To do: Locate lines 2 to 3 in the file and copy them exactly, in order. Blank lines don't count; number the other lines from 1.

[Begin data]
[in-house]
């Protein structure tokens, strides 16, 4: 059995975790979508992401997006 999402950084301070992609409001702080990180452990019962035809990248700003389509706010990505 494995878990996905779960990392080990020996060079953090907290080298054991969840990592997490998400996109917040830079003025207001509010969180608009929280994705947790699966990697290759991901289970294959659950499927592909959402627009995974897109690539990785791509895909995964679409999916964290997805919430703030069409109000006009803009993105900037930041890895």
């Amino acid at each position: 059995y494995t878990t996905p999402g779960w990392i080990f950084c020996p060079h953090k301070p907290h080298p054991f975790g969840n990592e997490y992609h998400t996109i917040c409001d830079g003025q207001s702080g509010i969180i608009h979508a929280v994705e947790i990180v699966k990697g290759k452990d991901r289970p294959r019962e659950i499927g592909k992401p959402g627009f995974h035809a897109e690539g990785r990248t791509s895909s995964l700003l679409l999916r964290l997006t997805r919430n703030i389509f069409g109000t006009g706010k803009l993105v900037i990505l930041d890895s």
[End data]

């Protein structure tokens, strides 16, 4: 059995975790979508992401997006 999402950084301070992609409001702080990180452990019962035809990248700003389509706010990505 494995878990996905779960990392080990020996060079953090907290080298054991969840990592997490998400996109917040830079003025207001509010969180608009929280994705947790699966990697290759991901289970294959659950499927592909959402627009995974897109690539990785791509895909995964679409999916964290997805919430703030069409109000006009803009993105900037930041890895």
């Amino acid at each position: 059995y494995t878990t996905p999402g779960w990392i080990f950084c020996p060079h953090k301070p907290h080298p054991f975790g969840n990592e997490y992609h998400t996109i917040c409001d830079g003025q207001s702080g509010i969180i608009h979508a929280v994705e947790i990180v699966k990697g290759k452990d991901r289970p294959r019962e659950i499927g592909k992401p959402g627009f995974h035809a897109e690539g990785r990248t791509s895909s995964l700003l679409l999916r964290l997006t997805r919430n703030i389509f069409g109000t006009g706010k803009l993105v900037i990505l930041d890895s």